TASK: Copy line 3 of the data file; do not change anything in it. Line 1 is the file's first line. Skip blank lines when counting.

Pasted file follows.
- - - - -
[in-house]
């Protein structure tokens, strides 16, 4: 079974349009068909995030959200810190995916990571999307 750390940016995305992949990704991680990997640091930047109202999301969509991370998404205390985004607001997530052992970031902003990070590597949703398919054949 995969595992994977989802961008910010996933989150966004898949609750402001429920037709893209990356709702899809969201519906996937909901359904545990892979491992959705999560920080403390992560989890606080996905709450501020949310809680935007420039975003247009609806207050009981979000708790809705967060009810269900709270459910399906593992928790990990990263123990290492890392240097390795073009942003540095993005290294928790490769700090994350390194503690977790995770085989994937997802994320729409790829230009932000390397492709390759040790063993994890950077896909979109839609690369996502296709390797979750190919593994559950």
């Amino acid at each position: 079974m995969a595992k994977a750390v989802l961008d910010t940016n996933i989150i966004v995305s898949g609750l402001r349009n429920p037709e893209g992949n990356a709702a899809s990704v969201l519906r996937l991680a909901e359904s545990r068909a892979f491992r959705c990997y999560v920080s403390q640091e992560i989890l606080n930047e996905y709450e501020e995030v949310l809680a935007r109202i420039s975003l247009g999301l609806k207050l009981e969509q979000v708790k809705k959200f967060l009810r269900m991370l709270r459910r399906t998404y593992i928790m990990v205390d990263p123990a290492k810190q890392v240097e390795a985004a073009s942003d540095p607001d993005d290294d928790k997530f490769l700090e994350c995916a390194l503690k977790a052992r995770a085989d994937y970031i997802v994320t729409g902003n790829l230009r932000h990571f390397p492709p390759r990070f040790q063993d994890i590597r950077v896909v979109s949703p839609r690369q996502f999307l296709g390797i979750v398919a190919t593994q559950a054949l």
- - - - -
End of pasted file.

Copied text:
């Amino acid at each position: 079974m995969a595992k994977a750390v989802l961008d910010t940016n996933i989150i966004v995305s898949g609750l402001r349009n429920p037709e893209g992949n990356a709702a899809s990704v969201l519906r996937l991680a909901e359904s545990r068909a892979f491992r959705c990997y999560v920080s403390q640091e992560i989890l606080n930047e996905y709450e501020e995030v949310l809680a935007r109202i420039s975003l247009g999301l609806k207050l009981e969509q979000v708790k809705k959200f967060l009810r269900m991370l709270r459910r399906t998404y593992i928790m990990v205390d990263p123990a290492k810190q890392v240097e390795a985004a073009s942003d540095p607001d993005d290294d928790k997530f490769l700090e994350c995916a390194l503690k977790a052992r995770a085989d994937y970031i997802v994320t729409g902003n790829l230009r932000h990571f390397p492709p390759r990070f040790q063993d994890i590597r950077v896909v979109s949703p839609r690369q996502f999307l296709g390797i979750v398919a190919t593994q559950a054949l």